“Solidarity in sin underscores that no salvation can be expected from an approach that rests fundamentally on the moral assignment of blame and innocence. The question cannot be how to locate “innocence” either on the intellectual or social map and work our way toward it. Rather, the question is how to live with integrity and bring healing to a world of inescapable noninnocence that often parades as its opposite. The answer: in the name of the one truly innocent victim and what he stood for, the crucified Messiah of God, we should demask as inescapably sinful the world constructed around exclusive moral polarities-here, on our side, “the just,” “the pure,” “the innocent,” “the true,” “the good,” and there, on the otherside, “the unjust,” “the corrupt,” “the guilty,” “the liars,” “the evil”-and then seek to transform the world in which justice and injustice, goodness and evil, innocence and guilt, purity and corruption, truth and deception crisscross and intersect, guided by the recognition that the economy of undeserved grace has primacy over the economy of moral deserts. Under the conditions of pervasive noninnocence, the work of reconciliation should proceed under the assumption that, though the behavior of a person may be judged as deplorable, even demonic, no one should ever be excluded from the will to embrace, because, at the deepest level, the relationship to others does not rest on their moral performance and therefore cannot be undone by the lack of it.”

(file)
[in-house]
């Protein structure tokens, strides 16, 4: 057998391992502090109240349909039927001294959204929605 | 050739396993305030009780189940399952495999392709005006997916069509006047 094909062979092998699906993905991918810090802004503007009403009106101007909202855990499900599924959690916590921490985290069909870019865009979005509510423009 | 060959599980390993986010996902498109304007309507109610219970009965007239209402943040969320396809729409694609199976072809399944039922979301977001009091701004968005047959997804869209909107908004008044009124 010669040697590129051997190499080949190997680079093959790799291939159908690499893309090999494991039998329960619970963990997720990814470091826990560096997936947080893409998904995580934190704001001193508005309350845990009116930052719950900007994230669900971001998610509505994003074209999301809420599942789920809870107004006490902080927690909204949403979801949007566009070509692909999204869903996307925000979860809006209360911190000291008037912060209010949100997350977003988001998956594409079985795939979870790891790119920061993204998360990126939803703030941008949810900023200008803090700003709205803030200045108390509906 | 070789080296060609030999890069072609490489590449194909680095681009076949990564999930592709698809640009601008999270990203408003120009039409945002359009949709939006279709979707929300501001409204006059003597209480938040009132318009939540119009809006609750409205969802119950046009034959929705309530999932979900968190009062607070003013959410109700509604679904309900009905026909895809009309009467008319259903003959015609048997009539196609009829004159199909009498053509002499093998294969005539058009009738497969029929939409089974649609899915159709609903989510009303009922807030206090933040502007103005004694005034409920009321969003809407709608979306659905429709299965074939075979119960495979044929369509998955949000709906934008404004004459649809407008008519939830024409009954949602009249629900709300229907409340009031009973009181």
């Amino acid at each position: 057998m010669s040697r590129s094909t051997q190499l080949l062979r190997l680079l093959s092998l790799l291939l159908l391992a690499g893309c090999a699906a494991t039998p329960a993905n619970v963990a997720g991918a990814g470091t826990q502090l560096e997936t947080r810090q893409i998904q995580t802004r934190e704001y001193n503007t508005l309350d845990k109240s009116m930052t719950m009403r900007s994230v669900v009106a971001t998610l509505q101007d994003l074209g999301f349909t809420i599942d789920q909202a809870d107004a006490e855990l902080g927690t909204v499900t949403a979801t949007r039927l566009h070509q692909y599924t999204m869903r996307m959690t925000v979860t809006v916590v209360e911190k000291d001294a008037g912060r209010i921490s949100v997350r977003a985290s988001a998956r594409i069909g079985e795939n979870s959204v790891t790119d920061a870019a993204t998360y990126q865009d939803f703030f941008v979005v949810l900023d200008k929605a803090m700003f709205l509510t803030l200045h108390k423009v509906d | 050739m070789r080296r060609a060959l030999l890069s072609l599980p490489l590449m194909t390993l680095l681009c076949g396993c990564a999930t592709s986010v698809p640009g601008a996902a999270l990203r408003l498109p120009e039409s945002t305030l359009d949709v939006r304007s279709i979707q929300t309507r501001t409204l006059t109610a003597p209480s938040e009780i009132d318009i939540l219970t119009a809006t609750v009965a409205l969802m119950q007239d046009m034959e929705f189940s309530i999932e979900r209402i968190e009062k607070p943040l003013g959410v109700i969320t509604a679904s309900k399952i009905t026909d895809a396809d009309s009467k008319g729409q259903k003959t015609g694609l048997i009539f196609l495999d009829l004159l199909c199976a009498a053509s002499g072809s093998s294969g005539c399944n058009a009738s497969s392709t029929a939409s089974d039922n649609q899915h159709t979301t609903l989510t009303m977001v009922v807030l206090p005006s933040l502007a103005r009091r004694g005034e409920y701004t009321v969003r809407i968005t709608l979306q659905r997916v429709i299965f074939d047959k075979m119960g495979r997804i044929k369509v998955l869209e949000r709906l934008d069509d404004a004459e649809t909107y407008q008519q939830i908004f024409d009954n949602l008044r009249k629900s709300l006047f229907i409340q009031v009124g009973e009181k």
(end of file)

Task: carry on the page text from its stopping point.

Miroslav Volf. Exclusion and Embrace (pp. 84-85)

An Incomplete List of Helpful Books